"I don't remember it," he said. "I had at least 20, because I can remember 20. But I had a few more than that."

Grimes, who now works at a drug rehab center helping players overcome pill addictions such as the one he survived, said he joined a lawsuit for future protection. Who knows how much the brain might deteriorate in the years to come?

"They start early," Grimes said. "I remember in college, I played across from Mike Singletary. He broke 4-5 helmets, and three of those were on Randy Grimes."

With the Bucs, Grimes had more, and they all had one thing in common. Once you reached the sideline, you didn't stay there. "As soon as you could remember your assignments, you went back in," he said.

"It's crazy. But I don't know how they're going to change the game. No matter what you do ruleswise, you can't stop that brain from slapping against the inside of your skull. It's a shame players (Andre Waters, Dave Duerson, possibly Junior Seau and Ray Easterling) had to die before people paid attention."

Part of the problem, Grimes said, is the way the NFL glorified big hits for years. For instance, there was the crushing blow that Randle, a former Bucs linebacker, laid on Bears running back Neal Anderson. NFL Films later awarded that as the "1987 Hit of the Year."

"Bone-shattering," is the way former Bucs linebacker Richard "Batman" Wood puts it.

"It was like hearing a shotgun go off," Grimes said.

From time to time, Randle watches replays of that hit. He wonders how he got up. He wonders what impact that hit and the others like it will have on him.

"Put on a bicycle helmet," Randle says, "and have someone hit you with a baseball bat 50 times a day for six months. Then do that for eight years. Now go live the rest of your life."

• • •

The game has changed, Randle said. When he played, teams scrimmaged throughout the week.

"When you would get dinged," he said, "it wasn't like there was an internal diagnosis. The only thing the coach wanted to know was 'When can he get back in there?' You might not even be examined by the head trainer or an associate trainer but some college kid.''

Looking back, Randle said he doesn't regret playing. But who knew the price would be this high?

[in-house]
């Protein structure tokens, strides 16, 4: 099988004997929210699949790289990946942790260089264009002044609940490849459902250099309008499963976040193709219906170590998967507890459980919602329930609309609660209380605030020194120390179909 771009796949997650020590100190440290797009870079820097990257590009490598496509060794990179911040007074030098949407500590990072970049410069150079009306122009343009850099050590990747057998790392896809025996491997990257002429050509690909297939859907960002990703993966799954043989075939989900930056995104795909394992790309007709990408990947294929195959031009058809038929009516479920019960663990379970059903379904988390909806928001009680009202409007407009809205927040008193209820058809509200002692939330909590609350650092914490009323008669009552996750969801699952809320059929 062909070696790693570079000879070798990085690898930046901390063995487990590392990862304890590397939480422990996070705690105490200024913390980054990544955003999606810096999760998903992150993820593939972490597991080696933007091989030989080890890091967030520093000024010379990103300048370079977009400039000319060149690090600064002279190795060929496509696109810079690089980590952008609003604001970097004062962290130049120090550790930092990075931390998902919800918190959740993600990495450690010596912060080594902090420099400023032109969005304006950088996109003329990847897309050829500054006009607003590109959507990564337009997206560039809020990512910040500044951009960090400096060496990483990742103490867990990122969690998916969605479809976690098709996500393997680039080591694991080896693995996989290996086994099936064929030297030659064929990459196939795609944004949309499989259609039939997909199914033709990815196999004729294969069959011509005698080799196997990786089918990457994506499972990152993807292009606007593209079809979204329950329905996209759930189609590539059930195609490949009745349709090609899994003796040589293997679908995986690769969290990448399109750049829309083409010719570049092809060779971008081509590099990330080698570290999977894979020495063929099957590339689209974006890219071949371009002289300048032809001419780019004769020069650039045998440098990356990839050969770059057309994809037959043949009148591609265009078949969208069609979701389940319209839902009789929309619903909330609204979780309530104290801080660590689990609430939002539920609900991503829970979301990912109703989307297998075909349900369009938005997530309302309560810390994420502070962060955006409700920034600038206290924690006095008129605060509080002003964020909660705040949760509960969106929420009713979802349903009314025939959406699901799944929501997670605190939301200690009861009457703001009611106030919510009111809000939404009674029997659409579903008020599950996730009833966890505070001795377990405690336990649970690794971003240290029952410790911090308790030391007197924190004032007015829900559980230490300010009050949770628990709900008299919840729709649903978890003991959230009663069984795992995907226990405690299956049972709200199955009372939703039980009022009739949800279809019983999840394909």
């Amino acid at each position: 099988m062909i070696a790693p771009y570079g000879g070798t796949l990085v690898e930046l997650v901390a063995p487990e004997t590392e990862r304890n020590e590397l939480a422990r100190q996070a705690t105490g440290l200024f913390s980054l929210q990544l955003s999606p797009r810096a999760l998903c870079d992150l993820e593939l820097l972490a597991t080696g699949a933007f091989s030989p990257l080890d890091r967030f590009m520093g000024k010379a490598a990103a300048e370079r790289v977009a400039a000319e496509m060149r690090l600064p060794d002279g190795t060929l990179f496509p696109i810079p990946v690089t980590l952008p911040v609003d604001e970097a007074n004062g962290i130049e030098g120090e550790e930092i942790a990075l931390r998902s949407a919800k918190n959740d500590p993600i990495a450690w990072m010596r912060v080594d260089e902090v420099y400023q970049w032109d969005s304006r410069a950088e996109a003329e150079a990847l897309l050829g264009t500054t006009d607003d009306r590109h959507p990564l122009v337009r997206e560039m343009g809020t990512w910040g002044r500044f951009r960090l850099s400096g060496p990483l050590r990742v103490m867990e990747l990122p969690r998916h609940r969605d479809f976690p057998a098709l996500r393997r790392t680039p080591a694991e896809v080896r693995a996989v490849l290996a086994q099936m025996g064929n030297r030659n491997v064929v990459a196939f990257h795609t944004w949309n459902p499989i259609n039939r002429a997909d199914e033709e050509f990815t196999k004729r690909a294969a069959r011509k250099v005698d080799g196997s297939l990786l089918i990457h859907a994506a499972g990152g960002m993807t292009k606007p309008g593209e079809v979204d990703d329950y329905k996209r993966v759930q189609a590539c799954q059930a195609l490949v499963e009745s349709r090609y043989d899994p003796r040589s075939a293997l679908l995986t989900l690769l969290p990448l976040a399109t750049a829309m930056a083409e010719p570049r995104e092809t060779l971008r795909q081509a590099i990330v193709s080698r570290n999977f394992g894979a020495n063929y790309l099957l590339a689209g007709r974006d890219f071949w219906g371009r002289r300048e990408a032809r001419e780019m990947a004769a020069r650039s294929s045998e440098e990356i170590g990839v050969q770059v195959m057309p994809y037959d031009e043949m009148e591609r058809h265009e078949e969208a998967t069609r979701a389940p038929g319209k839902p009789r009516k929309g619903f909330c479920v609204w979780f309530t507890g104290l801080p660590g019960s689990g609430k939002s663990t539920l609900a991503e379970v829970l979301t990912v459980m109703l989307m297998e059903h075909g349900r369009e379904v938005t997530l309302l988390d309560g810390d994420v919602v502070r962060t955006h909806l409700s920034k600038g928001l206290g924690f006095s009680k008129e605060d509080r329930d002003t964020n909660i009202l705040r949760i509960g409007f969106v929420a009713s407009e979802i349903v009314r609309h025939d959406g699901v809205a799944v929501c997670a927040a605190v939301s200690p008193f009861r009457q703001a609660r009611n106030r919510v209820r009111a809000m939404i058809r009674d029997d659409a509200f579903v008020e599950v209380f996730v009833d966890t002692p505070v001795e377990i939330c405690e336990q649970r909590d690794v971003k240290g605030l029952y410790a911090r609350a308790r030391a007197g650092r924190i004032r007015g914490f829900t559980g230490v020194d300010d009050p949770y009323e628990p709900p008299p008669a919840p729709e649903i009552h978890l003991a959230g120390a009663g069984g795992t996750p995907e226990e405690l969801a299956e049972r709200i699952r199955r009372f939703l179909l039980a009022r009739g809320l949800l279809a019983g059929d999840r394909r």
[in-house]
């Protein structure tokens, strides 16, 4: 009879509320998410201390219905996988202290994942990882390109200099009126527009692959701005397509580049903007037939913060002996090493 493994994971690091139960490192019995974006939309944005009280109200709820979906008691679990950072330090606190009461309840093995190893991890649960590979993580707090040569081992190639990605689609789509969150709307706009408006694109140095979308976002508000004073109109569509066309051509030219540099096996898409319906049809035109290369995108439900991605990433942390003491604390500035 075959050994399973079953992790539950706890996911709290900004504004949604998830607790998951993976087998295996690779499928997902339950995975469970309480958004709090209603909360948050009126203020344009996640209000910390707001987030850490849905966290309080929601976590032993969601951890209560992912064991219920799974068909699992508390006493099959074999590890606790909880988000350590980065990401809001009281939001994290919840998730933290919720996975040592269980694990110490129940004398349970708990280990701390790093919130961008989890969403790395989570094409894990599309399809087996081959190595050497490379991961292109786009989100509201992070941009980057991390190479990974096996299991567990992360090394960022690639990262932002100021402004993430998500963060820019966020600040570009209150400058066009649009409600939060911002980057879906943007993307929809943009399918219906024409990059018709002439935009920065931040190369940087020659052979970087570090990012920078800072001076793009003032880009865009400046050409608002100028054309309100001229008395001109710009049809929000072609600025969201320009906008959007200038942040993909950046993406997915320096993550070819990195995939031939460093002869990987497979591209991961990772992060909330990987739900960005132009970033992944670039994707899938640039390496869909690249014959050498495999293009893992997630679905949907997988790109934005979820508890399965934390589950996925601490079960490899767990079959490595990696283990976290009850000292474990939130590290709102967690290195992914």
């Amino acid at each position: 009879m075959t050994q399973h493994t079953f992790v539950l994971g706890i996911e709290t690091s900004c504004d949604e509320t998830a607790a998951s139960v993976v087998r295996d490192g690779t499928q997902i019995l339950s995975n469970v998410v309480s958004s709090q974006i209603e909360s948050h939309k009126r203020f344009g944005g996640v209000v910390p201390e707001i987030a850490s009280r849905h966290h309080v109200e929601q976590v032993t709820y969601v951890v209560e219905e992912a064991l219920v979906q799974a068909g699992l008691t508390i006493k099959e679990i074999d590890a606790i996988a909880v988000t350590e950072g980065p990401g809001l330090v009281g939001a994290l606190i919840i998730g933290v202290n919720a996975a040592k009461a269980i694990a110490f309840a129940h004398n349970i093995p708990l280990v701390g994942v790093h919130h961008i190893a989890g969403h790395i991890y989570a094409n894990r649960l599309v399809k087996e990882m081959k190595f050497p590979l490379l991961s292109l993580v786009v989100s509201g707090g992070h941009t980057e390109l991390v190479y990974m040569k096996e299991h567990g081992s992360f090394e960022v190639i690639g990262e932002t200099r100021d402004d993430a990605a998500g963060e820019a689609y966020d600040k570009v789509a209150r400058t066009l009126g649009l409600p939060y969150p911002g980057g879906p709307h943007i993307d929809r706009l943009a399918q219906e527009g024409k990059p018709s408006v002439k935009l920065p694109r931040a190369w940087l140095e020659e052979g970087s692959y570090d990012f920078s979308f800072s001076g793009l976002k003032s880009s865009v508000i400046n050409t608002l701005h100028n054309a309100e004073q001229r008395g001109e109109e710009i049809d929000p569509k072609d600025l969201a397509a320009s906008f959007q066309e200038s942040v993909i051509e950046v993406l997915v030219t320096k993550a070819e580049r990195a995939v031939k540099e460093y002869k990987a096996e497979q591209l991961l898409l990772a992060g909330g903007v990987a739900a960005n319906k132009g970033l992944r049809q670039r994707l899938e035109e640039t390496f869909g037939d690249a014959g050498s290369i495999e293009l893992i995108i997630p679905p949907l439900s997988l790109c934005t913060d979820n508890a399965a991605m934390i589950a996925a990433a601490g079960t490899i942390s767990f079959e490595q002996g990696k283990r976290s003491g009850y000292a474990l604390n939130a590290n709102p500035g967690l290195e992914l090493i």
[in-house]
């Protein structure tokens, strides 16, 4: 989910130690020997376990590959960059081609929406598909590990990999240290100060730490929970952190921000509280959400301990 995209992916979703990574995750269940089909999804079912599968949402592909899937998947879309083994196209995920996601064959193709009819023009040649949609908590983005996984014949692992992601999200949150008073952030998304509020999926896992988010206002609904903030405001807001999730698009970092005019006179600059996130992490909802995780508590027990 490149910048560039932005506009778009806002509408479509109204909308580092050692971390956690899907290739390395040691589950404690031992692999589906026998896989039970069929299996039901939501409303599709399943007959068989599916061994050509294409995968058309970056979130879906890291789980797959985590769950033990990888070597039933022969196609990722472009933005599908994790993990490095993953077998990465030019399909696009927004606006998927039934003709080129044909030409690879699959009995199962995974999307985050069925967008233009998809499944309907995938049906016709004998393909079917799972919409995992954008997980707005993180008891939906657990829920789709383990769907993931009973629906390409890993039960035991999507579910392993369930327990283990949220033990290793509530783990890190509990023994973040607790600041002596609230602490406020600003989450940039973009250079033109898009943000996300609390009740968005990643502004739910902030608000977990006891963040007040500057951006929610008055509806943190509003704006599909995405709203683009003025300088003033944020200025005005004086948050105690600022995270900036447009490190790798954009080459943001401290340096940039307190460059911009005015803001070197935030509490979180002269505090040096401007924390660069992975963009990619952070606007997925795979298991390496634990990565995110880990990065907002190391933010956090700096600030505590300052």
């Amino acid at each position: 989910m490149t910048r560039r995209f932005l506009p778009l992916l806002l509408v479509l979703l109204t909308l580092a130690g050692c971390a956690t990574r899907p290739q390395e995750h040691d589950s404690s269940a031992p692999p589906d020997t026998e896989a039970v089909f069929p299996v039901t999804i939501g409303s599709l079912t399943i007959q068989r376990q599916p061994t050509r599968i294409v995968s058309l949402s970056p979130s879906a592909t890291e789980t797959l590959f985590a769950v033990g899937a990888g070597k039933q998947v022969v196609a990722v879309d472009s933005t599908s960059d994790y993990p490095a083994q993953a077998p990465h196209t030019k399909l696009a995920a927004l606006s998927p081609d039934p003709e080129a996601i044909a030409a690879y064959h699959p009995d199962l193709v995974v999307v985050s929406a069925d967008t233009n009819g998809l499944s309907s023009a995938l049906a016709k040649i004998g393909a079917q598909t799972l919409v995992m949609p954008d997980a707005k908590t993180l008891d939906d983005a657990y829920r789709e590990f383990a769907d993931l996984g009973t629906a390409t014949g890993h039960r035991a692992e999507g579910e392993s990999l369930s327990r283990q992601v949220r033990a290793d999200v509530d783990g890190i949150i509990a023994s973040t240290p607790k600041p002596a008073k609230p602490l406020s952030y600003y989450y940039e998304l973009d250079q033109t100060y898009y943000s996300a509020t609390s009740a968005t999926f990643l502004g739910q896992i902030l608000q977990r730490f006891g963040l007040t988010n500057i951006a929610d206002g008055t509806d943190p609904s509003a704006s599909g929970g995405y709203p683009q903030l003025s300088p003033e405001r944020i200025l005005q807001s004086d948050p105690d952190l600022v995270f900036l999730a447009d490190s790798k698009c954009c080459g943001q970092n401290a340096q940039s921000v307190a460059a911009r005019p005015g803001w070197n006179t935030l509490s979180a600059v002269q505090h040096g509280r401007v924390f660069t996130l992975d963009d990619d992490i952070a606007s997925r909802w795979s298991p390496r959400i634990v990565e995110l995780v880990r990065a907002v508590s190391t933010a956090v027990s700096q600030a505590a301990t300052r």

"I look around me, and guys are dropping like flies," he said. "You got to a convention, and people are crippled, or they can't play with their kids, or they have heart problems."

Wood has had physical problems, too. But it also concerns him that he has had times while driving when he forgot where he was or where he was going.

"I remember a hit I had on (Rams running back) Lawrence McCutcheon," Wood, 58, said. "Man, what a collision. I was gone. I was in another world."

These days, however, Wood coaches football (at Tampa Catholic). So does Brantley (at Ocala Trinity). Neither are ready to join former Cardinals quarterback Kurt Warner, who has said he wouldn't let his kids play football.

Former Bucs quarterback Shaun King would.

"Absolutely," said King, who said he never suffered a concussion. "Ultimately, I think the league is going to have to write a check, but football has never been safer.

"Most of the problems here are with former players. I don't think you will have the same kind of problems going forward."

Who absorbed more punishment than former Bucs fullback Mike Alstott? Alstott, now the coach at Northside Christian, says he finds himself writing things down more often.

"I don't know if it's age, or if it's normal, or if it's football," said Alstott, 38.

For the most part, Alstott is fine. But, as former Dallas star Emmitt Smith said last week, he worries about the future. As of now, Alstott has not joined a lawsuit.

Across the country, however, yesterday's stars are struggling with their health. It's odd, because when they talk of big plays and crushing tackles, there is still pride in their voice over how they played a warrior's game.

Still, they struggle with fading memory or difficulty as they focus. For the men who made their livings by striking others, the bills have come due.

The game, the one they loved, is hitting back.